As a result of collaboration APRRN’s members now have strong engagement with UN forums, for example in the development of the UN’s Global Compacts on Refugees and Migration. UNHCR and others have reached out to the APRRN network, which now includes over 200 local members, to collaborate on COVID-19 prevention and response activities. 


Alliances are another way of streamlining processes and getting help to those who need it much faster. A great example of this is the ACT Alliance – the largest coalition of protestant and orthodox agencies in the world, mobilising USD$3B per year for humanitarian and development initiatives. By collaborating with Alliance members, we’re able to activate funding and technical resources for disaster response through a coordinated appeal system. This way, our partner’s only need to write one proposal and one set of reports for all Alliance members, saving crucial time and resources.   


The Church Agency Network Disaster Operations (CAN DO) is a local consortia made up of eight of the 12 Australian Church Agency Network members. We collaborate and coordinate in disaster management to enhance community resilience to disasters and conflict. 

CAN DO has principles that guide our collaboration, along with a governance structure, risk management procedures, jointly owned policies, and a future roadmap. We work together on progressing program effectiveness, collaborate around implementation of safeguarding requirements, and more.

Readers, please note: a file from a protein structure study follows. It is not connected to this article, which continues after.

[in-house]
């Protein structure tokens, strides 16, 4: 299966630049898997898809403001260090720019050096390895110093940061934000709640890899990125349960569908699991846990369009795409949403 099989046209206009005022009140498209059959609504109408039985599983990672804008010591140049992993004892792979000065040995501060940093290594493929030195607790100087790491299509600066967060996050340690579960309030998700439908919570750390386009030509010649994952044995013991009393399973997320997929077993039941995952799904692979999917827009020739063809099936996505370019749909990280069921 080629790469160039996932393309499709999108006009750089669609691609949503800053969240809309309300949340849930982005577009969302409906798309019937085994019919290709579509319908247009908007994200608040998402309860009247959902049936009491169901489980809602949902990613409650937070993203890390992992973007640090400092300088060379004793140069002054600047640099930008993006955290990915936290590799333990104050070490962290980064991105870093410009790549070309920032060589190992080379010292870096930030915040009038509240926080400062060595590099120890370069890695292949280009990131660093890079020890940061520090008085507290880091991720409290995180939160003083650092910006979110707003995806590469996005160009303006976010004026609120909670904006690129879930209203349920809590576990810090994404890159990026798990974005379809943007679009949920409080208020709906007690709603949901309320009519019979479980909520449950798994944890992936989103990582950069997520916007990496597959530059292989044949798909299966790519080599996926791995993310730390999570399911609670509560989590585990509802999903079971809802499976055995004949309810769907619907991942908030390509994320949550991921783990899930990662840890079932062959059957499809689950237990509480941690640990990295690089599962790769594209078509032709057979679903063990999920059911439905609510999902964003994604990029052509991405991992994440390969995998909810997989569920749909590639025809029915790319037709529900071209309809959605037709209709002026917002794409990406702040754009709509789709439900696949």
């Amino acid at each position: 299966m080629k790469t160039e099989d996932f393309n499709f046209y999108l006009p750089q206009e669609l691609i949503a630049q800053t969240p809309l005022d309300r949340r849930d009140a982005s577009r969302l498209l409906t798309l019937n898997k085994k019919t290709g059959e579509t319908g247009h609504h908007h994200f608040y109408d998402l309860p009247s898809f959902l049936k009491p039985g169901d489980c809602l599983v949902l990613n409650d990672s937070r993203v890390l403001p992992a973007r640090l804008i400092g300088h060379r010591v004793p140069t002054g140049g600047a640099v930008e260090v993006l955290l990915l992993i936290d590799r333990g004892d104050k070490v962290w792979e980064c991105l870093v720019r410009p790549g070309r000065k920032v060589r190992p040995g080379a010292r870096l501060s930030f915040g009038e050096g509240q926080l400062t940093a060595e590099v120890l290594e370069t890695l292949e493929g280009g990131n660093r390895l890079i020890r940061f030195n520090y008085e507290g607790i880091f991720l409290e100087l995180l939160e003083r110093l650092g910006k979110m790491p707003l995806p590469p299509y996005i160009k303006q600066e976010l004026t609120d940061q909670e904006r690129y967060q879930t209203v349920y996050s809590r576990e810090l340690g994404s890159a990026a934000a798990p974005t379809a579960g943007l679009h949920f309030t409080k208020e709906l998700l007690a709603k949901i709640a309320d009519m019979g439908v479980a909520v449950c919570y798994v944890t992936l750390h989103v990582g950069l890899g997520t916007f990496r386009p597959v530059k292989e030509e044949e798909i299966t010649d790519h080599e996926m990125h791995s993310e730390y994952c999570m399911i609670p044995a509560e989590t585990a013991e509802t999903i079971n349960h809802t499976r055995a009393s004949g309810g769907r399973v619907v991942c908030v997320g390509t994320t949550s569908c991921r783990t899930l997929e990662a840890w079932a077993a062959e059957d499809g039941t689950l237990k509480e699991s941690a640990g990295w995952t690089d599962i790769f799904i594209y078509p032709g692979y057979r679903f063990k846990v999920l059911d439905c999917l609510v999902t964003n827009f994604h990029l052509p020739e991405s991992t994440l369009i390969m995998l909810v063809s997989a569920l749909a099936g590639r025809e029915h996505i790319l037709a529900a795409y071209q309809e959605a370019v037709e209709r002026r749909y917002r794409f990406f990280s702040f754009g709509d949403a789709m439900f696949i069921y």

In our initial few years, we spent a lot of time building trust, and working out what it means to put the work of the consortia first whilst not losing our individual identities and agency needs. We’ve learnt how to share resources, map operational guidelines, and decide which of our partners would lead an emergency response.  

The fruit is that as consortia we’re able to jointly access funds, share professional development opportunities, and combine resources to enhance outcomes for partners and communities. 

Most importantly, our partners and their communities are benefiting. With partners we run in-country workshops to facilitate joint program design and to reflect on emergency response activations, increasingly with partners in the lead. Resourcing has increased. And we also have a specific role in interpreting compliance and grant requirements for partners so that funding is accessible. 


Achieving our vision is only possible because our staff are committed to the joys and struggles of collaborating, enabling us to create better outcomes for communities than we could achieve on our own. 

Janet Cousens

Janet Cousens

Janet is the CEO of Act for Peace, the international aid agency of the National Council of Churches in Australia. With 20 years’ experience in the public and for-purpose sector, in policy, program design and management, Janet is passionate about seeing civil society thrive, and seeing individuals grow, learn and share and therefore be afforded an appropriate role in seeing their communities change. Act for Peace partners primarily and historically with local agencies with a similar vision of bringing people together to increase safety, justice and dignity for communities threatened by conflict and disaster.